PHILADELPHIA – A Pennsylvania officer’s request for summary judgment has been denied in a case as he sought to invoke governmental immunity after hitting and injuring an alleged suspect with his police car.
The suit involves plaintiff Anthony Ray Rivera and police officer Joshua Hobson. In the early morning of Sept. 19, 2014, Hobson responded to a call of a break-in at the Happy Tap Bar in Bethlehem.
At the time, Rivera was celebrating his 21st birthday and looking to enter Happy Tap Bar after hours. Both Hobson and police officer Glen Woolard responded to the break-in call at the bar, where Rivera and two other males were located.
Woolard, who arrived on foot to the scene, attempted to stop the men but failed when they got into their vehicle and drove away. Rivera was unable to access the backseat of the car and began to take off on foot, allegedly to avoid police apprehension.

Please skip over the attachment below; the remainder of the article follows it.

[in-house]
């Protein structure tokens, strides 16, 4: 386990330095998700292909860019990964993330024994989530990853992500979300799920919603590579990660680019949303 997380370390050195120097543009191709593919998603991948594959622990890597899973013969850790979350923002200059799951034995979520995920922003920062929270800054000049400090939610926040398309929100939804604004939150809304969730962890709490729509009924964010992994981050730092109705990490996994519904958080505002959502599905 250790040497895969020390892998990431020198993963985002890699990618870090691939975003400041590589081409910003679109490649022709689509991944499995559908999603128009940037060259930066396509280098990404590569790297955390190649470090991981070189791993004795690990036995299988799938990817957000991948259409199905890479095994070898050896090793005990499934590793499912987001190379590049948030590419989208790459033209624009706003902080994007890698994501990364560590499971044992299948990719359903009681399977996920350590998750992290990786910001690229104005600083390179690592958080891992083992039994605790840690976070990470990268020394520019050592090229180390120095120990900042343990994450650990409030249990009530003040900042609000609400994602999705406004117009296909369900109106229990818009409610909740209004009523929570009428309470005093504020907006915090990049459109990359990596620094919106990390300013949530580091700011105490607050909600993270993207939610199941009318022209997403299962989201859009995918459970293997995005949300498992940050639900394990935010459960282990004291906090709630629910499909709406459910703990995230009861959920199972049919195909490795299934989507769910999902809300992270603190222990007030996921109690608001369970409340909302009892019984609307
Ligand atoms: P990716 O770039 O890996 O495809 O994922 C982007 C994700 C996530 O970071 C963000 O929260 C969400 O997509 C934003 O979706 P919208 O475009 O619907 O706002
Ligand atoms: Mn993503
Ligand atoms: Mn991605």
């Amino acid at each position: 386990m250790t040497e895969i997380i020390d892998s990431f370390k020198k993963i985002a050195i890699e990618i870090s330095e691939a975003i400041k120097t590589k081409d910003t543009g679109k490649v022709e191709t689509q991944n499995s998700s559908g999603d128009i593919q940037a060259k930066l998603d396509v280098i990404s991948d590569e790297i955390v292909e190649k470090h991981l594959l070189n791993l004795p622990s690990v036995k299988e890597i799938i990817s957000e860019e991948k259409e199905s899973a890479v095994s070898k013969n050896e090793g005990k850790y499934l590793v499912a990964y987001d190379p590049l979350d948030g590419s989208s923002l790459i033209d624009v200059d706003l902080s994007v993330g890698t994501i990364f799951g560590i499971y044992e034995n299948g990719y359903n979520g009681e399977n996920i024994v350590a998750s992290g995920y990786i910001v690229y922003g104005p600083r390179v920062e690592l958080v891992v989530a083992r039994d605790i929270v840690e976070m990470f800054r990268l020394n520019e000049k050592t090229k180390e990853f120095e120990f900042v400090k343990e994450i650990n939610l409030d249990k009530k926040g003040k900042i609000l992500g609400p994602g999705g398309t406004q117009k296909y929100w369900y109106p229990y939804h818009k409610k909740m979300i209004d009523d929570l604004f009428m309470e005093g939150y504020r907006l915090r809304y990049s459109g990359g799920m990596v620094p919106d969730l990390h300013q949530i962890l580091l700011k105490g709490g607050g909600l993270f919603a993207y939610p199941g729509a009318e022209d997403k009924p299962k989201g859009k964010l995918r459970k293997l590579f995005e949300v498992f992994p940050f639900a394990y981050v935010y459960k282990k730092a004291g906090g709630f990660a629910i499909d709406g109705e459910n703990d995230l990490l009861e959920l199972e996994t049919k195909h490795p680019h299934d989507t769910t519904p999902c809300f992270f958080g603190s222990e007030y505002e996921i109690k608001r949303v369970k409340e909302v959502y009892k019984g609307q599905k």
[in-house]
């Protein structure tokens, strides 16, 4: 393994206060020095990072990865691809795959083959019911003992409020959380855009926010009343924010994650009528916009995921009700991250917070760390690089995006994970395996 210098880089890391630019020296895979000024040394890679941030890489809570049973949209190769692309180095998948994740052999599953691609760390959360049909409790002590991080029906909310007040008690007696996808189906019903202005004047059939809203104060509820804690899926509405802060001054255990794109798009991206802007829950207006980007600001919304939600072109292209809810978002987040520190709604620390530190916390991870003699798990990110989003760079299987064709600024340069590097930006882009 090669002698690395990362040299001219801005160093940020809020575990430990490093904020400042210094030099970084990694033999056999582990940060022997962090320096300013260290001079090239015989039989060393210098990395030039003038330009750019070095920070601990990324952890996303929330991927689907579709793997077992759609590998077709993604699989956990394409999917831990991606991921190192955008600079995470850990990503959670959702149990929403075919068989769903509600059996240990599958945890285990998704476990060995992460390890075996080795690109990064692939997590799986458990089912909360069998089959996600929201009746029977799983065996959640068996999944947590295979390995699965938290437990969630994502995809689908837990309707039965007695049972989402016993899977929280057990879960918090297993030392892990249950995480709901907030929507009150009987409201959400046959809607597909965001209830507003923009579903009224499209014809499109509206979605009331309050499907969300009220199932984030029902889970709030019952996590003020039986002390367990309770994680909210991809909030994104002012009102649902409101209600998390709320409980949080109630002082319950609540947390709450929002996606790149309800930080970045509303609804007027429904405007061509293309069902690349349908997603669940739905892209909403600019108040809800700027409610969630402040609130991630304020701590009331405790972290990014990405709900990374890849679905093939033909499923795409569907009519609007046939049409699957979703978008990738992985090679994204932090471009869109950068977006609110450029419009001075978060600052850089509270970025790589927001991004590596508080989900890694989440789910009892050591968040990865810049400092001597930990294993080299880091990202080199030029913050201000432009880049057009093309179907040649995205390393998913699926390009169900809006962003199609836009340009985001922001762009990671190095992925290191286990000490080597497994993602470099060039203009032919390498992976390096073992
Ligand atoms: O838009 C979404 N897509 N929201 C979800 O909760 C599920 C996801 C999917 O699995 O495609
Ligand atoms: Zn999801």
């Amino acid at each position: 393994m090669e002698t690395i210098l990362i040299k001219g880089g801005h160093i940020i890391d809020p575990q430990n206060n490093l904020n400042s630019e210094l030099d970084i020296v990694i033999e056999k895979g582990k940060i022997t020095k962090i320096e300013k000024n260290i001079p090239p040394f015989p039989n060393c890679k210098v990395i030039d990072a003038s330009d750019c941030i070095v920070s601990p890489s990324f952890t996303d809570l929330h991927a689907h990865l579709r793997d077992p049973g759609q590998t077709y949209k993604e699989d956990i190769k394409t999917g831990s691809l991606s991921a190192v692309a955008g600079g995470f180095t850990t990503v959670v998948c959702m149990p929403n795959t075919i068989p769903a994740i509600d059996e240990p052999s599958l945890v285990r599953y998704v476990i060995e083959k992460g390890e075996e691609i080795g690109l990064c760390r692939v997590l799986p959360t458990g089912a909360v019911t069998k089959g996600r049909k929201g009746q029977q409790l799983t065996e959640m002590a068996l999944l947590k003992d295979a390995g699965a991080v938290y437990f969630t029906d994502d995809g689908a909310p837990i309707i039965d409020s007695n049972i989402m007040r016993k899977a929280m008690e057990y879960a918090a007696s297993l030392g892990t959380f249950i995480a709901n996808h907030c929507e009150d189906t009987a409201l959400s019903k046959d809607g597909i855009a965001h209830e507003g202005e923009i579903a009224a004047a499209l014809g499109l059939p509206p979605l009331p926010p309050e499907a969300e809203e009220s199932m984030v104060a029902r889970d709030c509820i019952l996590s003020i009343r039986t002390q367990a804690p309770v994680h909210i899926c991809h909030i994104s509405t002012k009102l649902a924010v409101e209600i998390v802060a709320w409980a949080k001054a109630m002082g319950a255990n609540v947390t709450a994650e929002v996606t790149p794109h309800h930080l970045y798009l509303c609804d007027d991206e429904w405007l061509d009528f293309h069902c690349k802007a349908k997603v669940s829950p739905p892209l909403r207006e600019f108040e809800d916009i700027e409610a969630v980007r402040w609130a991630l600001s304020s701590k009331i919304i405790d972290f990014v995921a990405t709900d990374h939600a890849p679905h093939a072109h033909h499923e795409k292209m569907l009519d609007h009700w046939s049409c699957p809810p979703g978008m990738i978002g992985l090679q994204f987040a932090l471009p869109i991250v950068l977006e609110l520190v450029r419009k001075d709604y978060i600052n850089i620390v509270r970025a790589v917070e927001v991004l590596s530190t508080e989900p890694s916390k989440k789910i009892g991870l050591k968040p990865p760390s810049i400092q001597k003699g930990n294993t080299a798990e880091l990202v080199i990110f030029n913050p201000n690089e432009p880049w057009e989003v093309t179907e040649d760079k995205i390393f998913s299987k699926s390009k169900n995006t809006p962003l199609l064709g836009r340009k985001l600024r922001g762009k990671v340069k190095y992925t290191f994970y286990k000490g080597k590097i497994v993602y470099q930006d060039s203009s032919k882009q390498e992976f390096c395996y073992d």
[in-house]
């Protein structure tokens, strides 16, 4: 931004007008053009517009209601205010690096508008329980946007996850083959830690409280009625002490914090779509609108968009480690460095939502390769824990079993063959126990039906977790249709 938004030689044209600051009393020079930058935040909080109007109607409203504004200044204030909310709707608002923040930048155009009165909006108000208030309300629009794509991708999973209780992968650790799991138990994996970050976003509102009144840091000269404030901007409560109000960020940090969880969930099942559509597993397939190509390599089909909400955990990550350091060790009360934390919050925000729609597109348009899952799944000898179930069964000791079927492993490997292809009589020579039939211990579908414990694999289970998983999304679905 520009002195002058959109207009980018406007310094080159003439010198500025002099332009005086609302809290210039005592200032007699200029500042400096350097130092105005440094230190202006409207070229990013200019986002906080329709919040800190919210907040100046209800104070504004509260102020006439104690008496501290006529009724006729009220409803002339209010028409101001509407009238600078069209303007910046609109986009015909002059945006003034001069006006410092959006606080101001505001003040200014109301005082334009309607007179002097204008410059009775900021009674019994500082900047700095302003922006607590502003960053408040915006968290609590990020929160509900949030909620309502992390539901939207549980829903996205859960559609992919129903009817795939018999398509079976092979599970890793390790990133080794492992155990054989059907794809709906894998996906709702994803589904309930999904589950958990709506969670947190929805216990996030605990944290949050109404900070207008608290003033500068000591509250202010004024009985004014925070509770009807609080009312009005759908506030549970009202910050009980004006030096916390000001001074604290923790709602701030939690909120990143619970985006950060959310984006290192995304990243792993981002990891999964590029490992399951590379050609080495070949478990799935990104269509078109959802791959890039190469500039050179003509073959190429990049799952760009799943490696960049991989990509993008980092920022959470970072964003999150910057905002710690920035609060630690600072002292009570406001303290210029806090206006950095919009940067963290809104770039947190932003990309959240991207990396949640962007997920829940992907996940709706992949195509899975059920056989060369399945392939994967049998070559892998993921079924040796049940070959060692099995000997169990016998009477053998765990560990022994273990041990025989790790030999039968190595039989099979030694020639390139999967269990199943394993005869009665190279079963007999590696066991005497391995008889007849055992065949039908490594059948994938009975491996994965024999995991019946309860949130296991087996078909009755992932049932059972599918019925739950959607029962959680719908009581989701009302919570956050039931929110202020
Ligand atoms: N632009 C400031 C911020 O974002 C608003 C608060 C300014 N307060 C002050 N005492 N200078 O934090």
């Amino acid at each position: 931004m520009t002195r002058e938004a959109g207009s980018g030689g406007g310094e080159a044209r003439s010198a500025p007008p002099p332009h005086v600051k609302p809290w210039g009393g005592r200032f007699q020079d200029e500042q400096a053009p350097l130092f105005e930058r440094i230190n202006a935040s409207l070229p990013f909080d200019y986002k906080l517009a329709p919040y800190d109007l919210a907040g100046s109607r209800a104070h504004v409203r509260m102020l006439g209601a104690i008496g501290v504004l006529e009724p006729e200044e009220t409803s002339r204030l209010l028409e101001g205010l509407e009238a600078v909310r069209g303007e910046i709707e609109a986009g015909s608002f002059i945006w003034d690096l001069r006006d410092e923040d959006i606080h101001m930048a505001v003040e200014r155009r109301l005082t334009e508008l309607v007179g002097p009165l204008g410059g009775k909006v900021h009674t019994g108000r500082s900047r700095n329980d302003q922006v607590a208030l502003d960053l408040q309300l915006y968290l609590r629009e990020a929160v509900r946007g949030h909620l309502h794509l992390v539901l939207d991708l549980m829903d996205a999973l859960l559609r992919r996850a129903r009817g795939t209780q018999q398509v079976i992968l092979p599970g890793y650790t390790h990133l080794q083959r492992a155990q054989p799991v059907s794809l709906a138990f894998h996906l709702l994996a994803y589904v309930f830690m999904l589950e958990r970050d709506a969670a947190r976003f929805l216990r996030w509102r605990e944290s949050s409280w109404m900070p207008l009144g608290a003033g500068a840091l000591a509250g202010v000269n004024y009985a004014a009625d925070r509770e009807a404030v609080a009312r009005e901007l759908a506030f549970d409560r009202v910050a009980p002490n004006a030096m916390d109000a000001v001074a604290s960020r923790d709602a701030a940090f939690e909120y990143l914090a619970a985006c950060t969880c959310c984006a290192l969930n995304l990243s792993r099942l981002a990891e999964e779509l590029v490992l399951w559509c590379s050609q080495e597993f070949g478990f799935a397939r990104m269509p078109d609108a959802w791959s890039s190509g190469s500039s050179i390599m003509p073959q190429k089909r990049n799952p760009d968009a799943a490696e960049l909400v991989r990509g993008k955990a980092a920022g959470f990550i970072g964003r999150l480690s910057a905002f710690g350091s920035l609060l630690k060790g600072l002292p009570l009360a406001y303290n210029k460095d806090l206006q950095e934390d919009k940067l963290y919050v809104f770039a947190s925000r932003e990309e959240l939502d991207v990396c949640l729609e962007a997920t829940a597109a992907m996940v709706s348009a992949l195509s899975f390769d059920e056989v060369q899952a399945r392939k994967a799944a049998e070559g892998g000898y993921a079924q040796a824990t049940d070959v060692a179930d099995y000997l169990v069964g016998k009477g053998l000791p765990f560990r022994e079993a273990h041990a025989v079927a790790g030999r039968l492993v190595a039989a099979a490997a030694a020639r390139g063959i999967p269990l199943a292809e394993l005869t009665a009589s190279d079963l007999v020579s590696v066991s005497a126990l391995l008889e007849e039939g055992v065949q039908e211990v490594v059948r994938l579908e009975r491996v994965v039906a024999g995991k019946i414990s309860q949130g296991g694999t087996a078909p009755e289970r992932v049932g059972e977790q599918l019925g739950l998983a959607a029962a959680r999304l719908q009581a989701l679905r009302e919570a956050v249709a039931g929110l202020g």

Hobson also arrived on the scene by traveling the wrong way down the street in his police car with his lights off and in silent deployment (i.e. with no lights or siren). Hobson hit Rivera with his vehicle, causing a “head trauma, fractures, collapsed lung, and lacerations,” according to the court memorandum by District Judge Mark A. Kearney of the U.S. District Court for the Eastern District of Pennsylvania.
An ambulance was called to treat Rivera for his injuries. Rivera has since filed suit against Hobson, who argued he had government immunity because he was in pursuit of a suspect. Kearney disagreed, stating that because Hobson drove the wrong way down the street and in silent deployment, Rivera had no way of knowing he was a police officer.
Kearney continued in his memorandum that Hobson violated Pennsylvania law and the Bethlehem police directive with his actions and dismissal of the case was not possible. Kearney denied Hobson’s motion for summary judgment because governmental immunity did not apply in the case.